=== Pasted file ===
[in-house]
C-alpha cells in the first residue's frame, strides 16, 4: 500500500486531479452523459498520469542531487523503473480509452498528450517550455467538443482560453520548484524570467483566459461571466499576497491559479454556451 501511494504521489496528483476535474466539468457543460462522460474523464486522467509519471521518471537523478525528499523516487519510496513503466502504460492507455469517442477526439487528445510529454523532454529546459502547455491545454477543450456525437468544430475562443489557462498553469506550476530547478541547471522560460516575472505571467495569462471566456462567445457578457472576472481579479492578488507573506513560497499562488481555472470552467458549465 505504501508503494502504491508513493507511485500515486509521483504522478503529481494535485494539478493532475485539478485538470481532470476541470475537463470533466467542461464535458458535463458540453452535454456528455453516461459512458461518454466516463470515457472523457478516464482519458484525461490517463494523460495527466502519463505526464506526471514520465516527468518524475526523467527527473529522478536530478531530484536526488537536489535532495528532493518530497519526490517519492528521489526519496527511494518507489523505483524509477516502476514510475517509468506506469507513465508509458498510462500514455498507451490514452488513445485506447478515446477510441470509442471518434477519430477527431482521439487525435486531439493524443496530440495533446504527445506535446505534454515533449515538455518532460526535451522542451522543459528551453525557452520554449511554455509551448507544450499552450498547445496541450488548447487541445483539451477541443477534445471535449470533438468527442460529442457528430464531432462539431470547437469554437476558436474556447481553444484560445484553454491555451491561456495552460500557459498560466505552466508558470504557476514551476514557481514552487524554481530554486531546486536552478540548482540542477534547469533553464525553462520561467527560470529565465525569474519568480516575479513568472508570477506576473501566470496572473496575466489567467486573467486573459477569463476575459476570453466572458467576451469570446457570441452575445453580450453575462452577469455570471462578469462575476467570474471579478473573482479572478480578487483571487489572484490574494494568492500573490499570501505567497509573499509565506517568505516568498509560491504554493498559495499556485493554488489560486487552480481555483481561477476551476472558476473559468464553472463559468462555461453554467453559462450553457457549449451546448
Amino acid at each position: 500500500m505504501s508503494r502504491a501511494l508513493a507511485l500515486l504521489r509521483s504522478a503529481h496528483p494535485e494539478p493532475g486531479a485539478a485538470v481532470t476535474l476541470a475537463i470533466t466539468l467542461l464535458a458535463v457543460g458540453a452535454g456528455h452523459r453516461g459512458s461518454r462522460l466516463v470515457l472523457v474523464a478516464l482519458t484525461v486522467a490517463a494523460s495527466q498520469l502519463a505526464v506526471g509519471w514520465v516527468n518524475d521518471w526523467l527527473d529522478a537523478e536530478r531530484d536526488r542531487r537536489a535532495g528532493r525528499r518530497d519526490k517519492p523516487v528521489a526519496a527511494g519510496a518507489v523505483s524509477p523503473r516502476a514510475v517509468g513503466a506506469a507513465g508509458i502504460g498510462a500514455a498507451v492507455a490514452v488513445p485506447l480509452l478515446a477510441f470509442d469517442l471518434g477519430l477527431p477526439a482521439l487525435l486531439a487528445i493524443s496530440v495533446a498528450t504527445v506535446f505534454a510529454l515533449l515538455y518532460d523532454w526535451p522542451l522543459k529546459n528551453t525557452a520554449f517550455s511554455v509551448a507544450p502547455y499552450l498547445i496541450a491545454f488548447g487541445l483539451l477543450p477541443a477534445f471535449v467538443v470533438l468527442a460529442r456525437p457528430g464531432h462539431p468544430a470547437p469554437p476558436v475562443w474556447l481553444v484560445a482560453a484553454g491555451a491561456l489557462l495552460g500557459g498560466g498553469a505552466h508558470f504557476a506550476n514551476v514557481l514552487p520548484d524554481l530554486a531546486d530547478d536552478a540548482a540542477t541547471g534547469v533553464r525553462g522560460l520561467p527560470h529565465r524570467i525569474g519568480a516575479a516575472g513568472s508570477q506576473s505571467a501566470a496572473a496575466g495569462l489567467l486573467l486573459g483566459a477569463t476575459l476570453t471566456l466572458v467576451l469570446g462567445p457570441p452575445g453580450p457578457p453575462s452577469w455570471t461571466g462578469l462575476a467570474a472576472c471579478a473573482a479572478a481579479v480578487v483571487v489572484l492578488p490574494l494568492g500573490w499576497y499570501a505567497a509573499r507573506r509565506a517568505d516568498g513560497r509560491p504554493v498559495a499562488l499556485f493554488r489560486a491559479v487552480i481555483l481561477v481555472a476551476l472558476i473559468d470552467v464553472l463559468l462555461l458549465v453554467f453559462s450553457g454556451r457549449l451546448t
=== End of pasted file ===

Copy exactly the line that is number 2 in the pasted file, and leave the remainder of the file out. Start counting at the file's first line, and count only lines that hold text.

C-alpha cells in the first residue's frame, strides 16, 4: 500500500486531479452523459498520469542531487523503473480509452498528450517550455467538443482560453520548484524570467483566459461571466499576497491559479454556451 501511494504521489496528483476535474466539468457543460462522460474523464486522467509519471521518471537523478525528499523516487519510496513503466502504460492507455469517442477526439487528445510529454523532454529546459502547455491545454477543450456525437468544430475562443489557462498553469506550476530547478541547471522560460516575472505571467495569462471566456462567445457578457472576472481579479492578488507573506513560497499562488481555472470552467458549465 505504501508503494502504491508513493507511485500515486509521483504522478503529481494535485494539478493532475485539478485538470481532470476541470475537463470533466467542461464535458458535463458540453452535454456528455453516461459512458461518454466516463470515457472523457478516464482519458484525461490517463494523460495527466502519463505526464506526471514520465516527468518524475526523467527527473529522478536530478531530484536526488537536489535532495528532493518530497519526490517519492528521489526519496527511494518507489523505483524509477516502476514510475517509468506506469507513465508509458498510462500514455498507451490514452488513445485506447478515446477510441470509442471518434477519430477527431482521439487525435486531439493524443496530440495533446504527445506535446505534454515533449515538455518532460526535451522542451522543459528551453525557452520554449511554455509551448507544450499552450498547445496541450488548447487541445483539451477541443477534445471535449470533438468527442460529442457528430464531432462539431470547437469554437476558436474556447481553444484560445484553454491555451491561456495552460500557459498560466505552466508558470504557476514551476514557481514552487524554481530554486531546486536552478540548482540542477534547469533553464525553462520561467527560470529565465525569474519568480516575479513568472508570477506576473501566470496572473496575466489567467486573467486573459477569463476575459476570453466572458467576451469570446457570441452575445453580450453575462452577469455570471462578469462575476467570474471579478473573482479572478480578487483571487489572484490574494494568492500573490499570501505567497509573499509565506517568505516568498509560491504554493498559495499556485493554488489560486487552480481555483481561477476551476472558476473559468464553472463559468462555461453554467453559462450553457457549449451546448